The Washington Post
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| ||John Gilchrist has has struggled to find a balance between his ability to score and the need to involve teammates in the offense. (Joel Richardson -- The Washington Post) |
Thursday, March 10, 2005; Page G8
How They Could Win It All
The Terrapins won the ACC tournament last season with a less experienced group that had to beat the tournament's top three seeds in three days. In most aspects, they are in better position this season. Maryland plays best when John Gilchrist assumes the leadership role, but the junior doesn't have to score 30 points, as he did in last year's league tournament, for Maryland to win.
The Terps have plenty of players capable of getting hot on a given night. Junior Nik Caner-Medley carried Maryland during the middle of the season, scoring 20 or more points in four of five games. Chris McCray perhaps has been the team's most consistent player on both ends of the floor. McCray held Virginia's Devin Smith to two second-half points on Jan. 19 and contained Duke's J.J. Redick in two meetings.
A key is for Maryland to get aggressive interior play from Travis Garrison and Ekene Ibekwe, both of whom have proven capable of making clutch baskets. To sustain a three-day tournament run, the Terps need a reserve to step up his game. Mike Jones, a fan favorite, has improved offensively from last season and, if he gets hot, can sink several outside shots in succession. This team plays best when it is doubted and matched against top competition. There is no question that, on a given night, Maryland can beat any team in the league.
How They Could Lose It All
If we've learned anything about Maryland this season, it is that it's impossible to know anything about Maryland. The Terrapins can beat any team in the league; they also can lose to any team.
Maryland likely will have to beat at least a few of the league's top teams en route to the title. That means contending with some of the nation's best big men, namely North Carolina's Sean May, Wake Forest's Eric Williams and Duke's Shelden Williams. One of Maryland's biggest struggles this season has been finding a replacement for the inside presence of Jamar Smith, who scored 25 points in the ACC final against Duke. In addition, guard D.J. Strawberry, the team's best defender, is out for the season with a knee injury.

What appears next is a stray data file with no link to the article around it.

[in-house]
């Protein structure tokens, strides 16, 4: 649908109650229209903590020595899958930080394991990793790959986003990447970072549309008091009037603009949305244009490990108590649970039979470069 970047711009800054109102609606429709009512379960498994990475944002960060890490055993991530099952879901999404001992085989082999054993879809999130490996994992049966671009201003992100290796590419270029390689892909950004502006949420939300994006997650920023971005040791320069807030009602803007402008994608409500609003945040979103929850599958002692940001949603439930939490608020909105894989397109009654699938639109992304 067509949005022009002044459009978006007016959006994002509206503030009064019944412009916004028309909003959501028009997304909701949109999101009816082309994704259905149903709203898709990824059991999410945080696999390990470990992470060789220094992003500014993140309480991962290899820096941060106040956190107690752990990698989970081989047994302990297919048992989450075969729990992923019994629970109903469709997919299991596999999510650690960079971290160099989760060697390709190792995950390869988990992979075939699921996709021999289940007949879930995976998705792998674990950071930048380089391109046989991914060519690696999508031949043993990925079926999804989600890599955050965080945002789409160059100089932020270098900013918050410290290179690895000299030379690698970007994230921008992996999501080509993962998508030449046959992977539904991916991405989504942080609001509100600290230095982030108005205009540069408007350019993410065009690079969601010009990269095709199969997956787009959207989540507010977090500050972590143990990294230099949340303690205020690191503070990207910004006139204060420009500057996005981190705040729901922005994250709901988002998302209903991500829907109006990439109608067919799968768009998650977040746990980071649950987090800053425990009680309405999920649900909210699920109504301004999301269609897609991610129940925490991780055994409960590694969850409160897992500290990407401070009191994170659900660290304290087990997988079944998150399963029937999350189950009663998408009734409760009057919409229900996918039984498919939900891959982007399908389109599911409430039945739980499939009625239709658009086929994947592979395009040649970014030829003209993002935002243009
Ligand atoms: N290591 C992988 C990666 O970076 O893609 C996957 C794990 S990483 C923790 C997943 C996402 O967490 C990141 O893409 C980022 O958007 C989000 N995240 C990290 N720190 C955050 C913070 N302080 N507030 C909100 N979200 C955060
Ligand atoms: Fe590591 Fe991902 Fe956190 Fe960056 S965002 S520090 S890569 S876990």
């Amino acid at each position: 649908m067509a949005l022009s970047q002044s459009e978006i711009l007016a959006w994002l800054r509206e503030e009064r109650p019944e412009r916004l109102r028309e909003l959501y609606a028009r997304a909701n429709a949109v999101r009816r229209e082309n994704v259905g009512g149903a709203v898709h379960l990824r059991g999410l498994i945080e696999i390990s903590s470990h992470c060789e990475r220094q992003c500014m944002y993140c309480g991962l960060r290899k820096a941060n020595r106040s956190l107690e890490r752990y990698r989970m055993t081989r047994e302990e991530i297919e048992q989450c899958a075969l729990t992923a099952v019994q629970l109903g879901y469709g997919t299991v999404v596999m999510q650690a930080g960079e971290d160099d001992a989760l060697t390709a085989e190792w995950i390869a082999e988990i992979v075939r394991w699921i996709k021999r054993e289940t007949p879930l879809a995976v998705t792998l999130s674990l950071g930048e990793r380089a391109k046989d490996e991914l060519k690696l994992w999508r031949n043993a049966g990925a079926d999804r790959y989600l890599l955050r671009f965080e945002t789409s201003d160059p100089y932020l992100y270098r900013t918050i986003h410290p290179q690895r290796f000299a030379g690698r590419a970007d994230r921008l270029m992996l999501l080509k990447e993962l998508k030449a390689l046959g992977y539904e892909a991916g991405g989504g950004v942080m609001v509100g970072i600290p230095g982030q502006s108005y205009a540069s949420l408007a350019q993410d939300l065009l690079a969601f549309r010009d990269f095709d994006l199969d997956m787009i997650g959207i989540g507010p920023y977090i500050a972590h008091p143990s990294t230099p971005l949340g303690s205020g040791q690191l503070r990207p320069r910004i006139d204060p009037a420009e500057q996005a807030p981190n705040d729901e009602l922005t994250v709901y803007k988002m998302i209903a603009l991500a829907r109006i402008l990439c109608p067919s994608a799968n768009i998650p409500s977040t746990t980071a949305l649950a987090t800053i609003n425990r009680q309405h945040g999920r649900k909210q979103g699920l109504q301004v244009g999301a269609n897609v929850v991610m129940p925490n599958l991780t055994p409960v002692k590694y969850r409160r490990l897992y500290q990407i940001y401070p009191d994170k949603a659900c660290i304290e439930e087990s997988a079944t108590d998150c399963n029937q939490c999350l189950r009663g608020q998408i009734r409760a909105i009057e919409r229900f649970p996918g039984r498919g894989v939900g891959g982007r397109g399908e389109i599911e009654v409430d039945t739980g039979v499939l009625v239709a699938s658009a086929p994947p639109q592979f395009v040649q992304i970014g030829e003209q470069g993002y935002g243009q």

None of Maryland's four primary interior players has been able to consistently establish himself throughout the regular season. Ekene Ibekwe, Travis Garrison and Will Bowers at times have been prone to foul trouble. James Gist, while possessing enormous athletic potential, is a freshman.
Maryland also plays its best basketball at home (see Feb. 12 against Duke). But the Terps didn't get their second road victory of the season until Feb. 19, and MCI Center hasn't provided much of a home-court advantage recently: Maryland has lost four of its past six games there.
By any standard, John Gilchrist is one of the most intriguing players in the ACC. By his own admission, this has been a trying season for the junior, whose performance fluctuated wildly as he struggled to find a balance between his ability to score and the need to involve teammates in the offense.
Gilchrist scored at least 20 points in five straight games early in the season, but his playing style came into question when he had a brief philosophical disagreement with Coach Gary Williams about how best to run the offense. Gilchrist finally obliged, deciding the team was at its best when he played more of a setup role.
Williams said his point guard has had an erratic season, but not without a few high points. Gilchrist perhaps played his best game in Maryland's 99-92 overtime victory against Duke on Feb. 12, when he came within one assist of tallying a triple-double. More than that, though, Gilchrist was the undisputed team leader, motivating players and pulling teammates together for impromptu team huddles.
Gilchrist's greatest strength can also be a weakness: He is very emotional. That characteristic sometimes inspires superb efforts because Gilchrist has a passion to win that few can match. However, at other times Gilchrist can play as if in a daze, like he did in Maryland's 81-66 loss at Wake Forest on Jan. 11. Gilchrist relishes playing against the ACC's other top point guards and wants to prove he is the best among them.
One Shining ACC Moment
To understand how improbable Maryland's three-day run in the 2004 ACC tournament was, rewind to mid-February of last year. The Terrapins were 13-10 and in danger of missing their first NCAA tournament in a decade. The ACC quarterfinal round was so stacked it was nicknamed "Bloody Friday." And there was Maryland, showing up with a 7-9 conference record, a No. 6 seed and the youngest team in the nation's best conference.
First, the Terps knocked off third-seeded Wake Forest when John Gilchrist's free throw gave them an exhausting 87-86 victory. The next day, Maryland stormed back from a 19-point halftime deficit to beat second-seeded North Carolina State, 85-82. And in the final against Duke, a 95-87 overtime victory, Gilchrist scored 26 points to lead the Terps to their 11th straight berth in the NCAA tournament and their first ACC tournament title since Lefty Driesell's team won in 1984.
"I would say no one has ever had a better three games" in the ACC tournament, Maryland Coach Gary Williams said of Gilchrist. "There has been as good, but not better."
As Travis Garrison concluded, "This is history, right here."
ACC Tournament Section
• After 15 years, the Nation's Capital plays host to country's premier conference tournament.
• John Feinstein: In a glut of tournaments, this one still matters.
• Tournament info and records
• Bracket and schedule
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